With hindsight, I realize that my brother was wise beyond his years. How was he to anticipate how President Bush would greet the Haitians crossing the waters between their island and Florida in 1992, or how President Clinton received the Chinese passengers on the Golden Enterprise trying to land in July 1993? An August 1993 cover of Newsweek announced that 60% of the people in the United States believe that “immigration is bad for the country.” Recently such attitudes have led to formal legislation which denies legal immigrants certain rights.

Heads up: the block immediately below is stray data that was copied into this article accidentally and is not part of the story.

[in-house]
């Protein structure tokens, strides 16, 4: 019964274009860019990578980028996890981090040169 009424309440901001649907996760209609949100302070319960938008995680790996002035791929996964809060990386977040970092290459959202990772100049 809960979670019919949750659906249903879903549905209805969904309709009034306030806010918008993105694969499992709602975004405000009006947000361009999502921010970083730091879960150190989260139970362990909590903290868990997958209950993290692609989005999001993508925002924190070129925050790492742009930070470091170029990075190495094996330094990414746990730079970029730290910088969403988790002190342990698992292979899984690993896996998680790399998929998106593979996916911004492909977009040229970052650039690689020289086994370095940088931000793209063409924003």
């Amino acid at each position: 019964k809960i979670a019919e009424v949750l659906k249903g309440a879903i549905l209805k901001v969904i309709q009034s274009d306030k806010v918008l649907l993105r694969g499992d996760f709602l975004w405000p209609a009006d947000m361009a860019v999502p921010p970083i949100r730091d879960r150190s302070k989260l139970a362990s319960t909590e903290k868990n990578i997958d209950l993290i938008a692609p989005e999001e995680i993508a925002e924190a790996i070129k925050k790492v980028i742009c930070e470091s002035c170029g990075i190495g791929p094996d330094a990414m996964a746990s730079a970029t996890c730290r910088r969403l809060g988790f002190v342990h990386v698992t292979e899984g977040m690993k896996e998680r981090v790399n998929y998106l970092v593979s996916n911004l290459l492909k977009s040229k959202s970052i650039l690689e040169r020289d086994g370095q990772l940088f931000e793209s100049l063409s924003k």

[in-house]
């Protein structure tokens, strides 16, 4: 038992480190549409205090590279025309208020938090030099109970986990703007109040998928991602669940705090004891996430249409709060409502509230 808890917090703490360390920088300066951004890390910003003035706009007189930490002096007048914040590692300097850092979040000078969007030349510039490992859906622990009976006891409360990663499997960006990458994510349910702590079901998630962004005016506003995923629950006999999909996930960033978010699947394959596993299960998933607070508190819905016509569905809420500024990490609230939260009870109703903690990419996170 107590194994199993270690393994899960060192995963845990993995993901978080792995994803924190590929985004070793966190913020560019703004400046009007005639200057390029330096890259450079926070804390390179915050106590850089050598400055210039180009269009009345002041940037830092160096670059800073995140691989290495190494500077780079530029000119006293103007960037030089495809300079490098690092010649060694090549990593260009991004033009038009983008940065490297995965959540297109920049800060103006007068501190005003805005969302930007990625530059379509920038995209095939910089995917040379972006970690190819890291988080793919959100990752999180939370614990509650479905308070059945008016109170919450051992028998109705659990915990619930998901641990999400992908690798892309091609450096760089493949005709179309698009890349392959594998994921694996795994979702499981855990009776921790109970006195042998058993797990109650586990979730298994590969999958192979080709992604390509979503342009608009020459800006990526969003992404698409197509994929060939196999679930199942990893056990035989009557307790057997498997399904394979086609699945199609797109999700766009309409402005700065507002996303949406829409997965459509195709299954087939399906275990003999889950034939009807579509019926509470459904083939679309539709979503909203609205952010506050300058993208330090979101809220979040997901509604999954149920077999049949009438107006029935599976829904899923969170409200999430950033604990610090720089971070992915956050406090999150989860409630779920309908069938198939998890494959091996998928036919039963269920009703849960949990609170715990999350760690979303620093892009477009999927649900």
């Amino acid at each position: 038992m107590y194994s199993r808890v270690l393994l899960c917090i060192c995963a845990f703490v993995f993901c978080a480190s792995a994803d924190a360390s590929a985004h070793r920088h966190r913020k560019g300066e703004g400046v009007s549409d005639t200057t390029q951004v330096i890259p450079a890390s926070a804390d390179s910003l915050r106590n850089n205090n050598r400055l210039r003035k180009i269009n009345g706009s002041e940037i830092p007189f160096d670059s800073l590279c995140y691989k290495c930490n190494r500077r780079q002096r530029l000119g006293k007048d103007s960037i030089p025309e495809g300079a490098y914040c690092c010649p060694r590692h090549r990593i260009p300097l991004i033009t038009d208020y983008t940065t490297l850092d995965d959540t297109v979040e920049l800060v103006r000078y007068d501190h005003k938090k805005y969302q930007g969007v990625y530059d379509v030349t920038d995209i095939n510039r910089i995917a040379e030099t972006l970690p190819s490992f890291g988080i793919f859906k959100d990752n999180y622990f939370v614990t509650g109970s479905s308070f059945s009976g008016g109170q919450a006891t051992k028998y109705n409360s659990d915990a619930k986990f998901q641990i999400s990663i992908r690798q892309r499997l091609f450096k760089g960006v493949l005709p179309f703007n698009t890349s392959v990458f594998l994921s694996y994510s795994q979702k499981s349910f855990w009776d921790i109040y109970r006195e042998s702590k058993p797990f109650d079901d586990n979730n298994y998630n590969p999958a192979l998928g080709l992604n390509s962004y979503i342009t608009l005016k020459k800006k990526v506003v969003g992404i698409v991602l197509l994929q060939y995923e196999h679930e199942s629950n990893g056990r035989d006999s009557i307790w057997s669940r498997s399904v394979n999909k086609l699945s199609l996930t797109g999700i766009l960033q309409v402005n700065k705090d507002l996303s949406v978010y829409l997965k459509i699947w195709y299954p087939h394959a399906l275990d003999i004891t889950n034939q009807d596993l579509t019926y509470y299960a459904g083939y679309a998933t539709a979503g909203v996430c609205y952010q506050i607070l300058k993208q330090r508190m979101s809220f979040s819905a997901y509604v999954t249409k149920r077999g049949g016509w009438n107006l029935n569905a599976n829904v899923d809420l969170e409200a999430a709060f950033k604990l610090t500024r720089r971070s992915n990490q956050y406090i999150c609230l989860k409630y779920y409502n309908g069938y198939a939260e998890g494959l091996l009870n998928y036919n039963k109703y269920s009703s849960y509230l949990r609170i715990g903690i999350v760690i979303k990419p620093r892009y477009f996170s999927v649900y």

Where do I stand on this complex issue? How can I say we must close the door to others like me who long to take part in the American Dream? How can I agree with Garrett Hardin’s cold and logical “lifeboat ethics?” On the other hand, now that I’m on this side of the “golden door,” wouldn’t I lose privilege if the door were open to everyone? The world has too many “tired” and “poor,” innumerable “masses yearning to breathe free.” We would no longer be a country of wealth, opportunity, and open spaces if everyone were to come in. But is it morally right for a few nations to hold so much of the world’s wealth? I must admit that I feel relieved and lucky (and guilty) to have been on the U. S. S. General Stewart in 1945 rather than on the Golden Enterprise in 1993.